Insight-HXMT gives insight into origin of fast radio bursts

February 19, 2021

The latest observations from Insight-HXMT were published online in Nature Astronomy on Feb. 18. Insight-HXMT has discovered the very first X-ray burst associated with a fast radio burst (FRB) and has identified that it originated from soft-gamma repeater (SGR) J1935+2154, which is a magnetar in our Milky Way.

Insight-HXMT is the first to identify the double-spike structure of this X-ray burst as the high energy counterpart of FRB 200428. This discovery, together with results from other telescopes, proves that FRBs can come from magnetar bursts, thus resolving the longstanding puzzle concerning the origin of FRBs.

These results from Insight-HXMT also help explain the emission mechanism of FRBs, as well as the trigger mechanism of magnetar bursts.

This work was conducted by scientists from the Institute of High Energy Physics (IHEP) of the Chinese Academy of Sciences, Beijing Normal University, University of Nevada Las Vegas, Tsinghua University and other institutions.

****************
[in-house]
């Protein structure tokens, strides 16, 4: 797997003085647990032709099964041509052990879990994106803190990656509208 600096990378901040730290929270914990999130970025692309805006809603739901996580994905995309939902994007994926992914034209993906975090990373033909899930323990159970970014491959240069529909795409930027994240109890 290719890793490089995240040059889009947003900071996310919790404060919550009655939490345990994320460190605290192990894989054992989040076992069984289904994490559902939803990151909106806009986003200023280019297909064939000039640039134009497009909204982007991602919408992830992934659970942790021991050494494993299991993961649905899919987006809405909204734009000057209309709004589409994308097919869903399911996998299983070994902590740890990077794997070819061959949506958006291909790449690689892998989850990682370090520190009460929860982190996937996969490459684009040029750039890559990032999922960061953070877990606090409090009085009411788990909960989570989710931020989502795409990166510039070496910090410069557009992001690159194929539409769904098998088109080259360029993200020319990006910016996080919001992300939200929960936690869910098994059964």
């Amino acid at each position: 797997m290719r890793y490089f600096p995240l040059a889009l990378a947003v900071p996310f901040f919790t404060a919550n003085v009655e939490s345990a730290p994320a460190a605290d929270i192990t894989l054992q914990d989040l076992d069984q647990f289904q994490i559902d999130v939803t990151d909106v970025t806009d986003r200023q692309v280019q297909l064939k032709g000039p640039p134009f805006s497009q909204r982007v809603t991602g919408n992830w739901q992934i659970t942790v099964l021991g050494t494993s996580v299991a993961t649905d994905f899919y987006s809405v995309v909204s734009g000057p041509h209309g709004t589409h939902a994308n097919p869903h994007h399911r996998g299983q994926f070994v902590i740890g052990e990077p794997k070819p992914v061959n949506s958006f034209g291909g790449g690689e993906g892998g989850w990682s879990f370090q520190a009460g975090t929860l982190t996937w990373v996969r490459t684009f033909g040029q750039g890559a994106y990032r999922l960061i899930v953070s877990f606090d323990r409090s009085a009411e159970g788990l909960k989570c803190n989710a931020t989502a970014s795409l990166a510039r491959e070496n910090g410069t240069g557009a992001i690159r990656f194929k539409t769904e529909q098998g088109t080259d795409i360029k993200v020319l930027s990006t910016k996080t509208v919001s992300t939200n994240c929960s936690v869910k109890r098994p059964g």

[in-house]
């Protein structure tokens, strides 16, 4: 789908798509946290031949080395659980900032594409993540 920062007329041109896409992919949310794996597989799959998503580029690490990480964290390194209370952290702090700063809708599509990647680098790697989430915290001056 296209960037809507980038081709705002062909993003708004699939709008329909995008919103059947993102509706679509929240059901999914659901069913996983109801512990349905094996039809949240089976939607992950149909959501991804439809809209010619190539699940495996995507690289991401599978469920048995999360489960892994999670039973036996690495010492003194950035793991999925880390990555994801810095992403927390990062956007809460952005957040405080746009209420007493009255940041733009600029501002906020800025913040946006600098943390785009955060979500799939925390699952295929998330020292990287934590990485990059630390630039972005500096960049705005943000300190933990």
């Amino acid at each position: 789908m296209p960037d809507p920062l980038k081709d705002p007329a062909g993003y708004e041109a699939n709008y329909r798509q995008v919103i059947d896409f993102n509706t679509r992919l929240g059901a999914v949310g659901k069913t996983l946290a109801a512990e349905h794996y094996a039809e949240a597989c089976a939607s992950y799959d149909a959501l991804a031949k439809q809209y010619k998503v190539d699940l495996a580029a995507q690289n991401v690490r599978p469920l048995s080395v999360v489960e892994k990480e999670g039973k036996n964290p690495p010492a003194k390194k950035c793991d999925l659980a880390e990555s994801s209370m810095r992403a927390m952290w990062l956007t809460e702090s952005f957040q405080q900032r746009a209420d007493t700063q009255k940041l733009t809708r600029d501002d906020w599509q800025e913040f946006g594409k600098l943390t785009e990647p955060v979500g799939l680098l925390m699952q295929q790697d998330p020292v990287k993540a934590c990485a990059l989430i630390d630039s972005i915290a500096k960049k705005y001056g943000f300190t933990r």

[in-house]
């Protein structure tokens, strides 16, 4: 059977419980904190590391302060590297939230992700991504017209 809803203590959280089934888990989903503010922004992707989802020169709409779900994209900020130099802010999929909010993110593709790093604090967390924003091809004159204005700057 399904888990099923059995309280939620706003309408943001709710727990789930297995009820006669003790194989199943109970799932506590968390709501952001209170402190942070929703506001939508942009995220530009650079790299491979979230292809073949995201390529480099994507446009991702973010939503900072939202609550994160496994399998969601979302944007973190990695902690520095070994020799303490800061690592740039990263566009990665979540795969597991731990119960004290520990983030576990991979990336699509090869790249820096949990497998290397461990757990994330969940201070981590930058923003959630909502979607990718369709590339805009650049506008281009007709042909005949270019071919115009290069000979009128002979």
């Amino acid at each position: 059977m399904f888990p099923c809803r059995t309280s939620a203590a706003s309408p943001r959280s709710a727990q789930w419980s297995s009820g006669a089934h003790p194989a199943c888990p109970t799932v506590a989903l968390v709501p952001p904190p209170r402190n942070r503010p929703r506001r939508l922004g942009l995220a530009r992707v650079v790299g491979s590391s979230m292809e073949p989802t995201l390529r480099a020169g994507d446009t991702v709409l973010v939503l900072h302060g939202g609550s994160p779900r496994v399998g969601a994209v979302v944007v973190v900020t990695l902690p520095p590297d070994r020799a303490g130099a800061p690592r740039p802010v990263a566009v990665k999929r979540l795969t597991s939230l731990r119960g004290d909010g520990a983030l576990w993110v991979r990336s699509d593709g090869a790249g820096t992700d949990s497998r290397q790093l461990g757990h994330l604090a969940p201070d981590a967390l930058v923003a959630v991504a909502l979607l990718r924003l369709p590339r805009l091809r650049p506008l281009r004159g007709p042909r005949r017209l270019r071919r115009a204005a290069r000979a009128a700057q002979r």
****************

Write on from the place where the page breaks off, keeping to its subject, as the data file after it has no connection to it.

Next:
FRBs, first discovered in 2007, are a great mystery in astronomy. They release a huge amount of energy in only several milliseconds. About a hundred such events have been detected in different regions of our universe. Moreover, repeated FRBs have been found from the same direction.

Considering the narrow field of view of radio telescopes, the event rate of FRBs is very high: Every day thousands of such bursts reach Earth. However, before this discovery by Insight-HXMT and several other space X-ray instruments, no FRB radiation at any other wavelength had ever been detected, and all FRBs with fairly good localization were from distant extragalactic sources, whose identity and nature are yet unknown. The origin and mechanisms of such mysterious phenomena constitute one of the biggest questions in astronomy today.

Scientists have proposed many models to explain the physical origin of FRBs, such as the merger of two compact objects, the collapse of a compact star, magnetar bursts, the collision of a neutron star and an asteroid, or even signals from aliens. In recent years, more observations have revealed more properties of FRBs, intensifying the debate on their origin.

In order to understand the nature of FRBs, we need to answer two questions: What is the source of FRBs, and what do FRBs look like in other wavebands?